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Navy prefers sonar test site near Jacksonvill

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POSTED: October 14, 2008 5:00 a.m.

NOFOLK, Va. — The Navy says its preferred location for a proposed sonar range to train submarine hunters is in Florida waters instead of off Virginia or the Carolinas.

The Navy says the 625-square-mile site off Jacksonville, Fla., is outside an area of the Atlantic frequented by endangered right whales, The Virginian-Pilot of Norfolk reported Monday. But environmental groups contend the sonar still can harm the whales, which use sounds to communicate and are sensitive to sonar.

Hearings on the plan are scheduled to start this week. The first hearing is Monday at Chincoteague, near the Virginia proposed site.

A North Carolina hearing is scheduled Wednesday at Morehead City, N.C., and two more hearings are scheduled early next week in South Carolina and Florida.

More than 40,000 pages of comment from the public already have been filed with the Navy on its plan and much of the comment is critical.

Duke University environmental law professor Michelle Nowlin said the Navy could be in conflict with state and federal government work to protect the whales.

The newspaper said experts think less than 400 right whales still live in the north Atlantic. Pregnant females migrate in winter to warm waters off Florida and Georgia to have their calves.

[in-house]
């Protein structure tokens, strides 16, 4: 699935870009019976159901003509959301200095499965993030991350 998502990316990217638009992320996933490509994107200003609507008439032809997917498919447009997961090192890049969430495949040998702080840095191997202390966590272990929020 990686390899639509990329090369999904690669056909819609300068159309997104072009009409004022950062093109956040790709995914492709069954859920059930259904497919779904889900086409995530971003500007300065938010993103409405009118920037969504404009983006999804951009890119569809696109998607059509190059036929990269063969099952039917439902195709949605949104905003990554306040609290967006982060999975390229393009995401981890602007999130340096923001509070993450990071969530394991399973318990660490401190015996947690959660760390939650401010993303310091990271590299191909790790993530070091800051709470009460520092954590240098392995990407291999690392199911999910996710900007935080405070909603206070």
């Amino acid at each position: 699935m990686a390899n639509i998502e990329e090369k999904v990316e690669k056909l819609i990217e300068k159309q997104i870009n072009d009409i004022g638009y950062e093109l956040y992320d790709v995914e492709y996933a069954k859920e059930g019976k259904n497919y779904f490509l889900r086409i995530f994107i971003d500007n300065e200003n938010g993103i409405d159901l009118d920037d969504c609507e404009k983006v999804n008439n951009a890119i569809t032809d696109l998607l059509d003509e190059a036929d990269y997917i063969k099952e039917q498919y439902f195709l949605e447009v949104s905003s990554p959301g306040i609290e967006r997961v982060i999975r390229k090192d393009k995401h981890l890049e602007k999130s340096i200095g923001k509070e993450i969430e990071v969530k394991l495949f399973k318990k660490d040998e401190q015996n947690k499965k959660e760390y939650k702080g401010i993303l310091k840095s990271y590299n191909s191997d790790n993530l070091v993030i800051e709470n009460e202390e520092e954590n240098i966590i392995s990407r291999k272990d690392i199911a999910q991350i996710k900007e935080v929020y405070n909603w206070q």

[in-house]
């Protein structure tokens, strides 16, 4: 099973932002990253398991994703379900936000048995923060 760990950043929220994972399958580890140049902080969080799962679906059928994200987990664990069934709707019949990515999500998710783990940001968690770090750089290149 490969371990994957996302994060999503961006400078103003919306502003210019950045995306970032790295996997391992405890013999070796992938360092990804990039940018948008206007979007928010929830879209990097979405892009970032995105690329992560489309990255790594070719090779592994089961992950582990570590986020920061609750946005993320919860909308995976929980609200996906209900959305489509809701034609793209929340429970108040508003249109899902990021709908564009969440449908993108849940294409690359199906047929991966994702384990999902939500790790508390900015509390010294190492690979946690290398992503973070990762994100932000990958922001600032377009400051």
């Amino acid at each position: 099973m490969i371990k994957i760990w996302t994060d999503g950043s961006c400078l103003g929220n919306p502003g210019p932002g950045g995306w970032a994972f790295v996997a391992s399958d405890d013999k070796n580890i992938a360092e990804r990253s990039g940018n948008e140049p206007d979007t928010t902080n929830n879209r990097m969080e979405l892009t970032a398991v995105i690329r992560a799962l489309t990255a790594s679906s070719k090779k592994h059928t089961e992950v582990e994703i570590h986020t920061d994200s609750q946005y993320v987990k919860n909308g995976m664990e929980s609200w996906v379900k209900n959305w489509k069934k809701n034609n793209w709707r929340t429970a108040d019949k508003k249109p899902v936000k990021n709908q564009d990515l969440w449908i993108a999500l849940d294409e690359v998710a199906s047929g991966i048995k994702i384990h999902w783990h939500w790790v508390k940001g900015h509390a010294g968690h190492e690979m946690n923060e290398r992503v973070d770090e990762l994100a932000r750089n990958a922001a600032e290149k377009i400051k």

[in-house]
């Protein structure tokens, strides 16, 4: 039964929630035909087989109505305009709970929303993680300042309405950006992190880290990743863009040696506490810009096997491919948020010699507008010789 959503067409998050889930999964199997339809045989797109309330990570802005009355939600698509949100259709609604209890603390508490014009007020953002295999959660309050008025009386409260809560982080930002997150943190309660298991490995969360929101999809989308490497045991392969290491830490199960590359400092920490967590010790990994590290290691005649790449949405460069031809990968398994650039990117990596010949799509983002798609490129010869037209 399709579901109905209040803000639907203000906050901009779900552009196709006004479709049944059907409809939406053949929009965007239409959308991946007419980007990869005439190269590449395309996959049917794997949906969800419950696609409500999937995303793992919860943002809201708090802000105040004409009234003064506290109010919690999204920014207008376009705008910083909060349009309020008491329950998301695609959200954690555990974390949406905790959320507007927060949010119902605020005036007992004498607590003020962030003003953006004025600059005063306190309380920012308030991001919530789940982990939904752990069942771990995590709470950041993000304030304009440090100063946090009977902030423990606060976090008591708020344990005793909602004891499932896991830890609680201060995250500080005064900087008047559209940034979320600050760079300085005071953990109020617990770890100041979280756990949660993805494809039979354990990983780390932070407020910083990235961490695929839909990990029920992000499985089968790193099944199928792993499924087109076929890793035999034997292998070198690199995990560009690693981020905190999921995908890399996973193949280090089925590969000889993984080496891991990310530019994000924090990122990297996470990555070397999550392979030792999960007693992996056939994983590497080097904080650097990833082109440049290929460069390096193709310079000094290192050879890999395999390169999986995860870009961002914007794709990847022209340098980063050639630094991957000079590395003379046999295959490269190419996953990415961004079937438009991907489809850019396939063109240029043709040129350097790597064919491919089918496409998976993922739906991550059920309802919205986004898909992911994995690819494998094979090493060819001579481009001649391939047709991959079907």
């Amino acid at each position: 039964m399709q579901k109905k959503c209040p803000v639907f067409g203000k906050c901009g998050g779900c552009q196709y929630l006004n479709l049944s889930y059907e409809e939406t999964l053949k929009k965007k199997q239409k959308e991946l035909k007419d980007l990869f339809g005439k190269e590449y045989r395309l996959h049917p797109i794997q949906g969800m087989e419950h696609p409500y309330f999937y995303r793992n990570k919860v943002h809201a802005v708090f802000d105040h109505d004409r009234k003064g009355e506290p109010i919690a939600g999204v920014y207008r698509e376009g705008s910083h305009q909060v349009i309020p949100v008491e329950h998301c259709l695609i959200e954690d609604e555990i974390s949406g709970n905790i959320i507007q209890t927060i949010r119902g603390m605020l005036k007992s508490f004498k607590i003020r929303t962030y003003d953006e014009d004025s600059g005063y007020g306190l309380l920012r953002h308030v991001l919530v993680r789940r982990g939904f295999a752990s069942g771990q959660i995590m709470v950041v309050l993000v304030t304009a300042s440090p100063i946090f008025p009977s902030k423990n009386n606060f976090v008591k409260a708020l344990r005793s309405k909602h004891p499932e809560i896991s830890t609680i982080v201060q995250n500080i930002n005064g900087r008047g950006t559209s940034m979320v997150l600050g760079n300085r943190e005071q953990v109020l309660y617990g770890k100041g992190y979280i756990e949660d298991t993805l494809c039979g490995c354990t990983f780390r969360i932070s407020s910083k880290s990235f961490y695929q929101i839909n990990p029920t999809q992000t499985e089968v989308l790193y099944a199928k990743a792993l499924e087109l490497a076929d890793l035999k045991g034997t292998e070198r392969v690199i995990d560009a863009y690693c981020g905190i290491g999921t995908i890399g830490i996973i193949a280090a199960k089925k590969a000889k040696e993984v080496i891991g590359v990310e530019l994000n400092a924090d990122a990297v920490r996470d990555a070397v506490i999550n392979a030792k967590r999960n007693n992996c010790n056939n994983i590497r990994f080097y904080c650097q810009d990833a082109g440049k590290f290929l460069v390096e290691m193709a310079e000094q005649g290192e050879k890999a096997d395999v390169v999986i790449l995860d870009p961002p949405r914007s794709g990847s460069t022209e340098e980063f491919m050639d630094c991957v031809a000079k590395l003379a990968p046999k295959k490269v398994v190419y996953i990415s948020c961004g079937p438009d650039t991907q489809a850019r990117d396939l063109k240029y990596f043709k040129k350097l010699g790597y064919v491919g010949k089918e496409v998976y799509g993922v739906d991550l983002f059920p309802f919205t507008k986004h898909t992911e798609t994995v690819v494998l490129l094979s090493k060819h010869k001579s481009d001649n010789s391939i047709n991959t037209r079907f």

A Navy official said the habitat for the whales extends about 20 miles off the north Florida coast while the closest boundary for the sonar range is 50 miles offshore.

"We believe we're far enough off that we're not going to have an adverse effect on right whales," said Jene Nissen, environmental acoustics manager for the Navy's Fleet Forces Command.

Nissen said any effects from sonar pulses on whales would be low level and not permanent.

The Navy has said it needs the range, which is an array of underwater microphones to detect sonar, so sailors can train on detecting quiet diesel subs in noisy nearshore waters.

Navy officials said the range would cost about $100 million and be used for periods up to six hours about 480 times a year.

One favorable point for the Navy's plan is that its fleet of sub-detecting planes and helicopters are being based in Jacksonville.

Spokeswoman Marguerite Jordan of Florida's Department of Environmental Protection said her agency is reviewing the Navy's analysis. The state's Fish & Wildlife Conservation Commission already has told the Navy it shouldn't consider locating the range offshore or not use it between mid-October and mid-April when the whales are giving birth to their young.

North Carolina officials aren't sure the state is out of consideration. It is the third alternative, behind the waters off Charleston, S.C.

 

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